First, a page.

DSCN2465If you’re wondering why we have a bunch of bobbleheads displayed in the Reading Room take a closer look.

These aren’t just random figurines collected from minor league baseball games, they’re unique (and rare) representations of Supreme Court Justices.

The creation of Professor Ross Davies of George Mason Law and Editor in Chief of The Green Bag: An Entertaining Journal of Law, the bobbleheads have become well known for their light-hearted representations of the personalities and passions of the members of the Supreme Court.

Featured by CBS News, CNN, The New York Times and Politico among others, Law Library owns one of the largest collections of the bobbleheads and is currently exhibiting them this semester.

Whether its Justice John Paul Stevens sporting a golf club to represent his majority opinion in PGA Tour, Inc. v. Martin, 532 U.S. 661 (2001) or Justice Souter wearing a gold chain to symbolize his role in Campbell v. Acuff-Rose Music, 510 U.S. 569 (1994) (a.k.a the 2 Live Crew fair use case) all the bobbleheads and the unique stories behind them are currently on display in the Gould Reading Room.

Check back over the next few weeks as we’ll be taking a closer look at some at some of the unique and entertaining features of some of the individual justices.

With the announcement of Eduardo M. Peñalver as the new Allan R. Tessler Dean of Cornell Law School we’re highlighting his scholarship on our repository this week.

Peñalver taught at Cornell from 2006-2012 before moving on to the University of Chicago prior to his upcoming tenure as dean. Many of his publications are already featured on Scholarship@Cornell Law and highlight his work in property and land use, as well as law and religion. The publications can be found, here.

For more on the latest scholarly articles from the law school faculty visit the repository at Scholarship@Cornell Law.

New in HeinOHOLlogo_fullcolornline, the Selden Society Publications and the History of Early English Law contains searchable digital images of the entire series of Selden Society publications and Ames Foundations publications, as well as other useful materials on English legal history, all searchable in one location.  The Selden Society Annual Series includes scholarly editions of essential common-law source materials back to the Middle Ages.  Publications of the Ames Foundation include modern scholarly editions of the Year Books to Richard II (1377-1399) in the original languages and translated into modern English and other sources of early English legal history.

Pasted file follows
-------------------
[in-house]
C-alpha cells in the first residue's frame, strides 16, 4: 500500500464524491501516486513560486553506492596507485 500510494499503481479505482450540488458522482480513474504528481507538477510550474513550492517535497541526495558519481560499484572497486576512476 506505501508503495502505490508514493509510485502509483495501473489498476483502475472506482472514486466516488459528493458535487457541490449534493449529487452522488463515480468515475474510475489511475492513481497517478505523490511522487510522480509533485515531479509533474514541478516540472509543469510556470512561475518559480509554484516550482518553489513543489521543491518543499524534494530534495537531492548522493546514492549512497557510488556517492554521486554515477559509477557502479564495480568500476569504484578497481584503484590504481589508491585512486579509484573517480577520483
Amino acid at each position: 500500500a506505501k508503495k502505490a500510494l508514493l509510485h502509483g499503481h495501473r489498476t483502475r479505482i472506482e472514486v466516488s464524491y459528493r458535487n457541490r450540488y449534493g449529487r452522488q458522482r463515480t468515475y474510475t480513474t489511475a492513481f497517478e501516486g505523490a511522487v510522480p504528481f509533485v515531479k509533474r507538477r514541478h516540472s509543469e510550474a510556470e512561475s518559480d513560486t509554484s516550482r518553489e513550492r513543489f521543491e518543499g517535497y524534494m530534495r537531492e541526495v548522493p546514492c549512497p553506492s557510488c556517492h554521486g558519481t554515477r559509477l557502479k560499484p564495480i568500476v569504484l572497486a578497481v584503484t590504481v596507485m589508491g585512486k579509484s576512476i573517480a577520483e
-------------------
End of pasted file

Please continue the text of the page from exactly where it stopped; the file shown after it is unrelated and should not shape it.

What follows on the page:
If you have questions about our new databases, please contact Nina Scholtz (nes78@cornell.edu), Digital Resources Librarian.

Just two days left for our annual book sale in the Reading Room! The items for sale are extra copies from our collection and you never know what gem you might stumble upon. Need a newish outline or hornbook for finals or bar prep? You just might find one!

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Book Sale

eisenberg_2000As the Cornell Law School mourns the death of Professor Theodore Eisenberg, the Law Library is taking a moment to feature his groundbreaking legal scholarship.

A pioneer in the field of empirical legal studies, the uniqueness of his scholarship was equally matched by his productivity, authoring or coauthoring over 125 scholarly articles and writing or contributing to over 20 books. Additionally he founded the Journal of Empirical Legal Studies in 2004, which is consistently regarded as one of the most influential publications in the field.

Many of Professor Eisenberg’s works are currently featured on our Scholarship@Cornell Law repository, where his use of statistical methodology to gain new insights into punitive damages, capital juries and myriad of other diverse topics is on full display and serves as a tribute to the legacy of one of Cornell Law’s true intellectual and creative forces.